}

Please note that because the Http.Context depends on a thread local variable, if you are referencing Http.Context.current().messages() from inside a CompletionStage block that may be in a different thread, you may need to use HttpExecutionContext.current() to make the HTTP context available to the thread. Please see Handling asynchronous results for more details.

To use Messages as part of form processing, please see Handling form submission.

§Use in templates

Once you have the Messages object, you can pass it into the template:

@(messages: play.i18n.Messages)
@messages.at("hello")

You can also use the Scala Messages object from within templates. The Scala Messages object has a shorter form that’s equivalent to messages.at which many people find useful.

If you use the Scala Messages object remember not to import the Java play.i18n.Messages class or they will conflict!

@Messages("hello")

Localized templates that use messages.at or the Scala Messages object are invoked like normal:

public Result index() {
    return ok(hellotemplate.render()); // "hello"
}

If you want to change the language for the template you can call changeLang on the current Context. This will change the language for the current request, and set the language into a cookie so that the language is changed for future requests:

public Result index() {
    ctx().changeLang("fr");
    return ok(hellotemplate.render()); // "bonjour"
}

If you just want to change the language, but only for the current request and not for future requests, call setTransientLang:

public Result index() {
    ctx().setTransientLang("en-US");
    return ok(hellotemplate.render()); // "howdy"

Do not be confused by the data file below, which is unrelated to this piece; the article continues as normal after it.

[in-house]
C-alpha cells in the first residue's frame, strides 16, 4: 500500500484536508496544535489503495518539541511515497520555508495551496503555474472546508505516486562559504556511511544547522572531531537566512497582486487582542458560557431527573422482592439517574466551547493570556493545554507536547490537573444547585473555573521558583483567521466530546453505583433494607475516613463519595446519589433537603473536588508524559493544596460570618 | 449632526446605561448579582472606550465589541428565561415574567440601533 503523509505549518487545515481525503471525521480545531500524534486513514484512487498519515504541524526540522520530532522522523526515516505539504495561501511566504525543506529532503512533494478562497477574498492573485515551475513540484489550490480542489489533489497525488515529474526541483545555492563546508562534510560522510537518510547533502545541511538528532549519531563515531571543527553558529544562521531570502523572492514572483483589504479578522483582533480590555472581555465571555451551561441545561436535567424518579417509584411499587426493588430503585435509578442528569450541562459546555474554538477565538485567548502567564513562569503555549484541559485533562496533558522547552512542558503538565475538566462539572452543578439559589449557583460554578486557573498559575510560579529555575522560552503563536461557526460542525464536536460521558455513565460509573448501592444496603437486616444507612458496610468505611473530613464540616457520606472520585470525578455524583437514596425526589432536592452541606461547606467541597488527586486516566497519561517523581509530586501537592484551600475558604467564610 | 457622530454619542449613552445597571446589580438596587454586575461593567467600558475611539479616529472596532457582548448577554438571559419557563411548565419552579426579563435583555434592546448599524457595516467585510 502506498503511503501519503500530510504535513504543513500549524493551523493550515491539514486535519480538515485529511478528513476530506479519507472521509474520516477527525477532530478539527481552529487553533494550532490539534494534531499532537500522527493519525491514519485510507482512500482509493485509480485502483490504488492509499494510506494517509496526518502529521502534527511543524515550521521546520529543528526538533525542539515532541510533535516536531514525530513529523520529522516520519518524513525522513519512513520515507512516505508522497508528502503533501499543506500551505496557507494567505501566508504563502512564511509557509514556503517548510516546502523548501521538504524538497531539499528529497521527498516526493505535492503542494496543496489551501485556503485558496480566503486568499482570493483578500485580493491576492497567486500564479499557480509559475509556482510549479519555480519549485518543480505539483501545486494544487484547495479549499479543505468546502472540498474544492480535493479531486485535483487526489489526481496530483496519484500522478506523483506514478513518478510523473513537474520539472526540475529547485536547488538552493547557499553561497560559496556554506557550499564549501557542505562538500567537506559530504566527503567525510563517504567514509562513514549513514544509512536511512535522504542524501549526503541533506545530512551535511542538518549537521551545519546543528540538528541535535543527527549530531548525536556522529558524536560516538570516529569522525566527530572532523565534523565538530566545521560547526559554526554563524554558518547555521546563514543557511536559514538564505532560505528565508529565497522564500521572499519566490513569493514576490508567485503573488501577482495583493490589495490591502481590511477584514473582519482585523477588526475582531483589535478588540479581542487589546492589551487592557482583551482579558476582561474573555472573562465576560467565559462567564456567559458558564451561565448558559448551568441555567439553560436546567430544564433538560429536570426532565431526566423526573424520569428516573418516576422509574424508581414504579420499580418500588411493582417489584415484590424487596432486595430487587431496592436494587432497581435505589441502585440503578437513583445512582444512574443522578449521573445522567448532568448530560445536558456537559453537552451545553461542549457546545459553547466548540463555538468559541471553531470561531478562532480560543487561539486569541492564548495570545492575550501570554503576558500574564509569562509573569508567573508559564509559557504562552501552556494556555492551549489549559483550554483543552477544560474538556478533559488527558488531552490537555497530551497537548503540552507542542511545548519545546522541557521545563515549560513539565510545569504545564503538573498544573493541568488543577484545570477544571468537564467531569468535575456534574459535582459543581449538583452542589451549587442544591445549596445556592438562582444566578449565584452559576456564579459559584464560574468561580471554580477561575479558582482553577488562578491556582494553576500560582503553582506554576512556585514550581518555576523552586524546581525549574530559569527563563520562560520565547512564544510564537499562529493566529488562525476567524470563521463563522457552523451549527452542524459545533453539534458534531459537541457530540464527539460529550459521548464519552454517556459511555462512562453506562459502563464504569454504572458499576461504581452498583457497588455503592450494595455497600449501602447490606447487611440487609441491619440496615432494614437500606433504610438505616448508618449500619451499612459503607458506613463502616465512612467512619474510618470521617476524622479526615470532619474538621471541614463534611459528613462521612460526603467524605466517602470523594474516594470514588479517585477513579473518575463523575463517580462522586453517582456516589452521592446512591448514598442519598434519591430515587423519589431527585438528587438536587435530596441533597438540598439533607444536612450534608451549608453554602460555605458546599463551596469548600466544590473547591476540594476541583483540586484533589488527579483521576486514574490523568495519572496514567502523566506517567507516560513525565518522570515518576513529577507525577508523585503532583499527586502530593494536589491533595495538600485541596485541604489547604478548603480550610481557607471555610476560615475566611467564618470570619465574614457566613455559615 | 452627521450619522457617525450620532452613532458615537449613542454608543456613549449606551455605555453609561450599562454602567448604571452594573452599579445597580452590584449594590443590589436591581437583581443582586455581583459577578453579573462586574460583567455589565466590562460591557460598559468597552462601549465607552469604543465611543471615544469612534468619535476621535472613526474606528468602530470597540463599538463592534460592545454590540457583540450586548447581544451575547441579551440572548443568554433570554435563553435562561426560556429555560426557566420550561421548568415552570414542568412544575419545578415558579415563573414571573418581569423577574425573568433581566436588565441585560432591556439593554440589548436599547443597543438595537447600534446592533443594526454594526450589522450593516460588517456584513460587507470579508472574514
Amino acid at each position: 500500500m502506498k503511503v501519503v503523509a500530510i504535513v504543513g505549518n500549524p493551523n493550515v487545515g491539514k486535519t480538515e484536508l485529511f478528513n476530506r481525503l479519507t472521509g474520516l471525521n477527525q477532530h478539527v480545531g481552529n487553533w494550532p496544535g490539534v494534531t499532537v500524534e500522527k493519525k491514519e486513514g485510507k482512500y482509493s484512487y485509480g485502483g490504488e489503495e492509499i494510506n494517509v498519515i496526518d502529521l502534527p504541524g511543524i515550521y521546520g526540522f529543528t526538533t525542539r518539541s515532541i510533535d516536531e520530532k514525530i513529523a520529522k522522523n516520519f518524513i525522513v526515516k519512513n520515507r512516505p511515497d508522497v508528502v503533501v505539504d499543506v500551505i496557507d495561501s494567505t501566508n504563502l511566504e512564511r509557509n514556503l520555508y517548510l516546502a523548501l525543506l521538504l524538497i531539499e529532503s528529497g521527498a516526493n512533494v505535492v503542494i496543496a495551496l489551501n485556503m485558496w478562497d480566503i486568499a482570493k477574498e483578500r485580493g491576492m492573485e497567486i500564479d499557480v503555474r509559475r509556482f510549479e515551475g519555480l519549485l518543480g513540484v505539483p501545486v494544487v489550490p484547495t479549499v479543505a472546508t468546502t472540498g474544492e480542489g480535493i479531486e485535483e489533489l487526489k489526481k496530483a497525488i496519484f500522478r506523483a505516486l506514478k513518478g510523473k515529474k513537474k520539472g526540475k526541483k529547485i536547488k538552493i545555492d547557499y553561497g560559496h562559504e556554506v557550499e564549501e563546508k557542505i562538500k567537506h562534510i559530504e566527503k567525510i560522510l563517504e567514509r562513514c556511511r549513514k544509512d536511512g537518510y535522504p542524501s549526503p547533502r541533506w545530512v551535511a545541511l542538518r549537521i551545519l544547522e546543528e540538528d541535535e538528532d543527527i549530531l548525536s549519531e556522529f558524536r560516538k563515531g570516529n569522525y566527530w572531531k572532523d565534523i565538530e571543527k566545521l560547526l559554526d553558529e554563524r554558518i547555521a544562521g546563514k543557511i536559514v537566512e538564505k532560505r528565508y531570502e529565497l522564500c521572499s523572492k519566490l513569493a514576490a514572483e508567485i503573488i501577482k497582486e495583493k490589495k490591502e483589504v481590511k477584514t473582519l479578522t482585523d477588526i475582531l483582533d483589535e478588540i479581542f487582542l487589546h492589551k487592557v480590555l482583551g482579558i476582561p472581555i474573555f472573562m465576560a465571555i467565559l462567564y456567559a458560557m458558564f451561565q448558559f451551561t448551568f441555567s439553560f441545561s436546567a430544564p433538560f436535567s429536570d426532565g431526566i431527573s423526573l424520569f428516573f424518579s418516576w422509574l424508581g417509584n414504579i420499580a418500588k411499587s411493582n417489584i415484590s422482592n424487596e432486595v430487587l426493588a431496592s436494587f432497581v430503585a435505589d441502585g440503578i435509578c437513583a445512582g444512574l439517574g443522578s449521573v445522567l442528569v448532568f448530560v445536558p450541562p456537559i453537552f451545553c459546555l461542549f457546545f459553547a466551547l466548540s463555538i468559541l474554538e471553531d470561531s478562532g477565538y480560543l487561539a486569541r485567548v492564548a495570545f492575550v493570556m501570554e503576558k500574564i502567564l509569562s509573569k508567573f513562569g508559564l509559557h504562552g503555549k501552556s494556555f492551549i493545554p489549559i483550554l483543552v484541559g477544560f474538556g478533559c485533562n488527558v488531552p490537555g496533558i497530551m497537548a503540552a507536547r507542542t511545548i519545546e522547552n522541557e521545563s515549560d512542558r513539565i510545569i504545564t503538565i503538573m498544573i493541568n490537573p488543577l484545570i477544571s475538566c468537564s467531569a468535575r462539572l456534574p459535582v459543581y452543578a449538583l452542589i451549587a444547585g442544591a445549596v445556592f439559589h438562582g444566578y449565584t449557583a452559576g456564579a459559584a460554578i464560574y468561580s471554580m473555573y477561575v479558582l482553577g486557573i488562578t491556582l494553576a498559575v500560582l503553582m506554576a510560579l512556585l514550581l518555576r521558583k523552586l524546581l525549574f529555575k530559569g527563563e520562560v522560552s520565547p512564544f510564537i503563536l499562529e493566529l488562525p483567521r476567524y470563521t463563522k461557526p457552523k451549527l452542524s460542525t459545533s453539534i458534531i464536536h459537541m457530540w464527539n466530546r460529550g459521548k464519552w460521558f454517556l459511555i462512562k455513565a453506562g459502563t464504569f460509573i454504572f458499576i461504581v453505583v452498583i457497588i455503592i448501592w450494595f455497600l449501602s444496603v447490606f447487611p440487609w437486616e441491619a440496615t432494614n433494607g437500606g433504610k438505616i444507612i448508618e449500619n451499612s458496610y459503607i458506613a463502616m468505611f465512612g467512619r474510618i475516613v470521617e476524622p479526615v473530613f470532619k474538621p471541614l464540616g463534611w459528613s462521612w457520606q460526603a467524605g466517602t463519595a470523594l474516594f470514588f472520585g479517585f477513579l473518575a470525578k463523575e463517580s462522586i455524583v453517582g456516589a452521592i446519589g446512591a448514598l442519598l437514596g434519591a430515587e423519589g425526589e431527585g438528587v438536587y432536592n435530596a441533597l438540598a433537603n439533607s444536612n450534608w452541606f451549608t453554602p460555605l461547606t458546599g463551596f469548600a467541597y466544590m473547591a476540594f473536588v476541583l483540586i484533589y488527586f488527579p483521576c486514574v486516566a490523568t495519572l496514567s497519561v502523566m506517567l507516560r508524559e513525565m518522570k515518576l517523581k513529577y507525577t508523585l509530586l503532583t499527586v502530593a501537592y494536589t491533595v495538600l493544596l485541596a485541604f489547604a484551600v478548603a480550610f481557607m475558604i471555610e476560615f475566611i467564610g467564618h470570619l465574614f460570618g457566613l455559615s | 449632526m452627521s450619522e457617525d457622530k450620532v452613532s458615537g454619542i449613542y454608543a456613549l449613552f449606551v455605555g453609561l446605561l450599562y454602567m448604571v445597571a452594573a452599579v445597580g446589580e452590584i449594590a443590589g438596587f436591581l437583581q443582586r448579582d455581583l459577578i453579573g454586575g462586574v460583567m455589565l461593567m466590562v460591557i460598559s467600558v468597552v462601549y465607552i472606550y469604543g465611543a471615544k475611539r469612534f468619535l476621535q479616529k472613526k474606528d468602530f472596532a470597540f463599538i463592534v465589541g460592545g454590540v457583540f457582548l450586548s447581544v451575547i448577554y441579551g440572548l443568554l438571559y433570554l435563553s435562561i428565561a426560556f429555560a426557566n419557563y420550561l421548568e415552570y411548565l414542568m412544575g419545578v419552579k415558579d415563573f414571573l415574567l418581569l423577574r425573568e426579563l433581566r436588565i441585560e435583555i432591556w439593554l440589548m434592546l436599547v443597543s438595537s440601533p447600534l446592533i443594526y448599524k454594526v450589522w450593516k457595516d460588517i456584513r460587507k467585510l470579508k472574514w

}

§Formatting messages

Messages are formatted using the java.text.MessageFormat library. For example, if you have defined a message like this:

files.summary=The disk {1} contains {0} file(s).

You can then specify parameters as:

Messages.get("files.summary", d.files.length, d.name)

§Notes on apostrophes

Since Messages uses java.text.MessageFormat, please be aware that single quotes are used as a meta-character for escaping parameter substitutions.

For example, if you have the following messages defined:

info.error=You aren''t logged in!
example.formatting=When using MessageFormat, '''{0}''' is replaced with the first parameter.

you should expect the following results:

String errorMessage = messages.at("info.error");
Boolean areEqual = errorMessage.equals("You aren't logged in!");
String errorMessage = messages.at("example.formatting");
Boolean areEqual = errorMessage.equals("When using MessageFormat, '{0}' is replaced with the first parameter.");

§Retrieving supported languages from an HTTP request

You can retrieve a specific HTTP request’s supported languages:

public Result index() {
    List<Lang> langs = request().acceptLanguages();
    String codes = langs.stream().map(Lang::code).collect(joining(","));
    return ok(codes);
}

§Using explicit MessagesApi

The default implementation of MessagesApi is backed by a DefaultMessagesApi instance which is a Scala API. But you can instantiate a DefaultMessagesApi and manually inject it into the MessagesApi like:

private MessagesApi explicitMessagesApi() {
    return new play.i18n.MessagesApi(
            new play.api.i18n.DefaultMessagesApi(
                    Collections.singletonMap(Lang.defaultLang().code(), Collections.singletonMap("foo", "bar")),
                    new play.api.i18n.DefaultLangs().asJava())
    );
}

If you need a MessagesApi instance for unit testing, you can also use play.test.Helpers.stubMessagesApi(). See Testing your application for more details.

Next: Dependency Injection